is anyone warning buyers about the wood smoke issue in this area? https://fortress.wa.gov/ecy/publications/publications/92046.pdf

Asked by Sussex County NJ Homes, Hopatcong, NJ Tue Feb 12, 2013

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Sussex County…, , Hopatcong, NJ
Thu Feb 14, 2013
Wood Smoke Devalues Real Estate

Most Realtors know that homes impacted by “negative material facts”( such as hazardous chemicals, smoke and other noxious odors, loud noise or heavy traffic) often sell for considerably less than similar homes that are not impacted by these environmental influences. A “material fact” is anything that could affect someone else’s use and enjoyment of the property. Thus it is important that Sellers and their agents disclose suchfacts to potential Buyers when listing a home for sale, or they can potentially be sued later for non-disclosure.
Homes for sale near wood burning restaurants, coffee shops or frequent recreational wood burning are often contaminated by plumes of odor that trespass onto their property. This makes them particularly vulnerable to disappointed buyers who could claim that their property rights to use and enjoy their property smoke-free have been violated and perhaps they wouldn’t have bought the property if the Sellers had disclosed this information.
Online tax records and real estate data demonstrate that homes along busy streets with frequent exhaust fumes and noise,for example, normallysell for considerably less than comparable homes that are not similarly impacted.
Lawsuits are beginning to be wonagainst homeowners with outdoor wood boilers (OWBs or OWFs), and many cities and small towns are banning these units, due to the health hazards of wood smoke, on top of their violating the property rights of neighbors who cannot use their property outdoors and who also suffer indoors from the frequent, excessive smoke.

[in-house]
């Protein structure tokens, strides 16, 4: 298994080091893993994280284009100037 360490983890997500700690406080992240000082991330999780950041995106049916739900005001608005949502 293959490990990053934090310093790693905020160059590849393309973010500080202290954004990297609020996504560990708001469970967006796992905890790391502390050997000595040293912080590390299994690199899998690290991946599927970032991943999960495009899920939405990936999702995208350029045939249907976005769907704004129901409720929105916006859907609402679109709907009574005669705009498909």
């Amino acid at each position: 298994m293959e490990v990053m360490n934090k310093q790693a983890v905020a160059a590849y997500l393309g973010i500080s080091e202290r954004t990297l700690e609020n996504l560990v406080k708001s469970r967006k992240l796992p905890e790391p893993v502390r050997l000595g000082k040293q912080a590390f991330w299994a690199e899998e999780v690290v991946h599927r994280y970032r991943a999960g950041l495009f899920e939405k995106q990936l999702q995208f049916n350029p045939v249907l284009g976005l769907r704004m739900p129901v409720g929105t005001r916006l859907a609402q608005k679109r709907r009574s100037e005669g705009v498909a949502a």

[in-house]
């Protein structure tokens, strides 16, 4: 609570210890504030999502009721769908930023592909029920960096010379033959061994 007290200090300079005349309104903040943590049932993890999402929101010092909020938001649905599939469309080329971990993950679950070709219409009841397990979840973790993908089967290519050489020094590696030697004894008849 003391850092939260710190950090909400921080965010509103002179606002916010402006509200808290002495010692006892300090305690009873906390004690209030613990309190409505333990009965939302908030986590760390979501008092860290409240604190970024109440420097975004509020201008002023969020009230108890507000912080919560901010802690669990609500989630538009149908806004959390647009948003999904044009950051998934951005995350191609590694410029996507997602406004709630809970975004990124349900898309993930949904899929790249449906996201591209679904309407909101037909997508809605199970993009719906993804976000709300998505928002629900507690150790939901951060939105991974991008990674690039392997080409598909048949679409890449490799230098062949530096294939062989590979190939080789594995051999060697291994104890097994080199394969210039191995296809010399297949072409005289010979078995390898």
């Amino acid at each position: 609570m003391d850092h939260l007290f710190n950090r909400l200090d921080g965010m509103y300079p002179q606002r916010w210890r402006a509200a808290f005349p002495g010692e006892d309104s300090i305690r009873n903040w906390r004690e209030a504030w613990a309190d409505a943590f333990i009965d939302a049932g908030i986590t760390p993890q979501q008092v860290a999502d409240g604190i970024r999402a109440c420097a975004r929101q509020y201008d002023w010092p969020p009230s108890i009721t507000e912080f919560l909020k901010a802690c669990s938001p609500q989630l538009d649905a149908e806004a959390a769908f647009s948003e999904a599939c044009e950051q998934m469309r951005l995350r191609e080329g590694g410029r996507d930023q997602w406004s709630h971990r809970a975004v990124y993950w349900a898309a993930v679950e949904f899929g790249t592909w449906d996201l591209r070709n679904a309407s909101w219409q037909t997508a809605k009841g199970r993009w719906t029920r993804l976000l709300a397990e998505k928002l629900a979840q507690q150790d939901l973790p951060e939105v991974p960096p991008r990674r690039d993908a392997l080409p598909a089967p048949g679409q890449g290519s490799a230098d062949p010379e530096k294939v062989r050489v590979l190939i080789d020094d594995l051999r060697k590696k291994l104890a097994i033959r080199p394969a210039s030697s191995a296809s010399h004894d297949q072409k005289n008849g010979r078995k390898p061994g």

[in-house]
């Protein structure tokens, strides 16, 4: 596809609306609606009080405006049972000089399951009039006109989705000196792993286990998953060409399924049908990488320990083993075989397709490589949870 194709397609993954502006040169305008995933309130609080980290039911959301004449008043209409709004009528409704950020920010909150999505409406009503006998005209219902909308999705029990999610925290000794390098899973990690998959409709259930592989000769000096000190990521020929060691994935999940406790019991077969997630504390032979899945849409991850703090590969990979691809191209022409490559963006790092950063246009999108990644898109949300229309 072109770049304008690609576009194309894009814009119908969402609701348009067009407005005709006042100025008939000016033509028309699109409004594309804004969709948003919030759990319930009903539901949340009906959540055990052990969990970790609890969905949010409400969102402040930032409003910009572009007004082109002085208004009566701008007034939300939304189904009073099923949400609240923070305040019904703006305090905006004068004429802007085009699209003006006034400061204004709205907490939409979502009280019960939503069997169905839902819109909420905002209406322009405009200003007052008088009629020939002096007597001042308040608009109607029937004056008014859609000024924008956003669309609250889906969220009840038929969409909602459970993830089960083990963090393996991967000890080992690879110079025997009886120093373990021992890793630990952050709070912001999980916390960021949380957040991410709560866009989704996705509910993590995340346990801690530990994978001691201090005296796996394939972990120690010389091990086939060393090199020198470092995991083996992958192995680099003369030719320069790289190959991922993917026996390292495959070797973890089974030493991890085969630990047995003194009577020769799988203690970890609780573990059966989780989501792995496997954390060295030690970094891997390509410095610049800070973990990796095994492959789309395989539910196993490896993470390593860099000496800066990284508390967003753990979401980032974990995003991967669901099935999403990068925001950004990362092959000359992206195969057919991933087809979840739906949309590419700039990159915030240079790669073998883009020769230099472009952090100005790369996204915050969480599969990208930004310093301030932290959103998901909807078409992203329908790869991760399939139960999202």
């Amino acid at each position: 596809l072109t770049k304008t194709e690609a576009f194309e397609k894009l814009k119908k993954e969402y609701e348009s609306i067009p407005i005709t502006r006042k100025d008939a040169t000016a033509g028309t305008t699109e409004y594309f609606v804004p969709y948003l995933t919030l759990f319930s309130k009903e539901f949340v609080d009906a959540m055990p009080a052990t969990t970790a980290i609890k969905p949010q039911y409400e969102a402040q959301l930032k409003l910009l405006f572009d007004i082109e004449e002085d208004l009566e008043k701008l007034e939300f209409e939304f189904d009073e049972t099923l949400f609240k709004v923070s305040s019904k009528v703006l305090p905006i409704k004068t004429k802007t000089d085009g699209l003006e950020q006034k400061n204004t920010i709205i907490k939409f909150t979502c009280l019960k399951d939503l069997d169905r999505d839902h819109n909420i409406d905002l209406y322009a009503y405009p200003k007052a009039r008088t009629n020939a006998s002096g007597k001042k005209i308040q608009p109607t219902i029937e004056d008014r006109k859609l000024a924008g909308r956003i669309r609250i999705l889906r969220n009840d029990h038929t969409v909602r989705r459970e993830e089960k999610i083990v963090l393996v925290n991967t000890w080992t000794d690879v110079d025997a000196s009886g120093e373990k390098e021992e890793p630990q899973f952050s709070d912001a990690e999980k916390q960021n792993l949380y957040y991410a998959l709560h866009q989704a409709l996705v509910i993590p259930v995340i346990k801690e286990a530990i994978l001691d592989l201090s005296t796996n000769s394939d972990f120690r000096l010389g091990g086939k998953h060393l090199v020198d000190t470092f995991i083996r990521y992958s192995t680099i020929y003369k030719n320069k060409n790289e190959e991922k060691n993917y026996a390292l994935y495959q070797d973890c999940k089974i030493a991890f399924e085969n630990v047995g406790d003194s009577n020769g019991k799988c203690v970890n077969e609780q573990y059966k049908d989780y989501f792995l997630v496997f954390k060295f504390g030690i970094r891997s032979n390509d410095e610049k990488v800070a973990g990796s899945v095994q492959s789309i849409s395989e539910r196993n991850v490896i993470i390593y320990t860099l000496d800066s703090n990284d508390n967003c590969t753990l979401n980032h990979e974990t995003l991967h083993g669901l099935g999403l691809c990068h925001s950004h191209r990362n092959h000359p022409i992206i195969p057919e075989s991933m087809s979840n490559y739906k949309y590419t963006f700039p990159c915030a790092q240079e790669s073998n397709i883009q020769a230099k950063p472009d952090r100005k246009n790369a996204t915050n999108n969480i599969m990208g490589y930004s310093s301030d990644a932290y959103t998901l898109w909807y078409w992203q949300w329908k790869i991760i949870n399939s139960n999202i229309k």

Many real estate forms now require the Seller to list any “environmental defects” in the property or other “adverse material defects.” Even if there is no such form in a listing agreement, disclosure is still the responsibility of the Seller and their agent.Yetwhen persistent wood smoke is disclosed, it limits the buying pool to begin with, because few Buyers would want to buy the same problem that the Seller has.
Today’s market is depressed, and selling can be difficult, even for properties without negative adverse conditions. Some may argue that wood smoke does not affect property values, but this is contrary to factual information that multiple listing services demonstrate.
In summary, it is also common sense, borne out by factual data, that homes with negative material defects usually sell for less because of those conditions and because there are fewer buyers to begin with.

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0 votes
Annette Law…, Agent, Palm Harbor, FL
Wed Feb 13, 2013
Sounds like buying in any community with homes equipped with fireplaces or wood burning stoves is not going to be a good fit for you. It is really hard to hide fireplaces the ,associated chimneys and stacks of split wood! . Make sure you move to a place compatible with your lifestyle. Don't more into a place that is OBVIOUSLY incompatible.
You do have a choice.
0 votes
The problem is the antiquated and inefficient stoves; combine those two with someone that has no clue how to burn properly and then there is a problem. Nonetheless, who wants that stench of old smoke in their homes? Isn't this the reason smokers go outside their own homes to smoke?